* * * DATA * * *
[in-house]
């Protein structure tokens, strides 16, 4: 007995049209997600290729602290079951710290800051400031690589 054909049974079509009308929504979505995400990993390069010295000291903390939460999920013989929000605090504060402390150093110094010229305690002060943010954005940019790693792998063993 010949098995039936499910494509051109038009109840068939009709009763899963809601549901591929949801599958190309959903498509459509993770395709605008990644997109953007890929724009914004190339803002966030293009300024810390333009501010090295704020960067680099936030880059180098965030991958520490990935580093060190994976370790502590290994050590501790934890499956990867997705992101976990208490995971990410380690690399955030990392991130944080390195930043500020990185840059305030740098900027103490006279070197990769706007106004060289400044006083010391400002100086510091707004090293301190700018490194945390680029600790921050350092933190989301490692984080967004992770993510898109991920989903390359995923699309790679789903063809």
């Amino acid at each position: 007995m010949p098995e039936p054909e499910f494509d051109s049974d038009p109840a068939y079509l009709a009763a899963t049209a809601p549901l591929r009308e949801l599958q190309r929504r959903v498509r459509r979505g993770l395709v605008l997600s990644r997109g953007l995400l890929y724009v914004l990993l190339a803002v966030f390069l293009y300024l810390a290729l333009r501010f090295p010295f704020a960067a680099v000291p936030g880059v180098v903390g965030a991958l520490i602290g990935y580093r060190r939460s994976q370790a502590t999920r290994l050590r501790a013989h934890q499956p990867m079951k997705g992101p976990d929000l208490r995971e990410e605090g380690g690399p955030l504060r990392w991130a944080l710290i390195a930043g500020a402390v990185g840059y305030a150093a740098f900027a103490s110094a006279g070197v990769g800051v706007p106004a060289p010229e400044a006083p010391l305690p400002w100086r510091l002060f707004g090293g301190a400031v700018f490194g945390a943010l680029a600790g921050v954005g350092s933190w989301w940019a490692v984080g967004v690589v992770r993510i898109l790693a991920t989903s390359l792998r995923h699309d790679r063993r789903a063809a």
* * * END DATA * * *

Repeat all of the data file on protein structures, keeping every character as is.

[in-house]
């Protein structure tokens, strides 16, 4: 007995049209997600290729602290079951710290800051400031690589 054909049974079509009308929504979505995400990993390069010295000291903390939460999920013989929000605090504060402390150093110094010229305690002060943010954005940019790693792998063993 010949098995039936499910494509051109038009109840068939009709009763899963809601549901591929949801599958190309959903498509459509993770395709605008990644997109953007890929724009914004190339803002966030293009300024810390333009501010090295704020960067680099936030880059180098965030991958520490990935580093060190994976370790502590290994050590501790934890499956990867997705992101976990208490995971990410380690690399955030990392991130944080390195930043500020990185840059305030740098900027103490006279070197990769706007106004060289400044006083010391400002100086510091707004090293301190700018490194945390680029600790921050350092933190989301490692984080967004992770993510898109991920989903390359995923699309790679789903063809």
């Amino acid at each position: 007995m010949p098995e039936p054909e499910f494509d051109s049974d038009p109840a068939y079509l009709a009763a899963t049209a809601p549901l591929r009308e949801l599958q190309r929504r959903v498509r459509r979505g993770l395709v605008l997600s990644r997109g953007l995400l890929y724009v914004l990993l190339a803002v966030f390069l293009y300024l810390a290729l333009r501010f090295p010295f704020a960067a680099v000291p936030g880059v180098v903390g965030a991958l520490i602290g990935y580093r060190r939460s994976q370790a502590t999920r290994l050590r501790a013989h934890q499956p990867m079951k997705g992101p976990d929000l208490r995971e990410e605090g380690g690399p955030l504060r990392w991130a944080l710290i390195a930043g500020a402390v990185g840059y305030a150093a740098f900027a103490s110094a006279g070197v990769g800051v706007p106004a060289p010229e400044a006083p010391l305690p400002w100086r510091l002060f707004g090293g301190a400031v700018f490194g945390a943010l680029a600790g921050v954005g350092s933190w989301w940019a490692v984080g967004v690589v992770r993510i898109l790693a991920t989903s390359l792998r995923h699309d790679r063993r789903a063809a």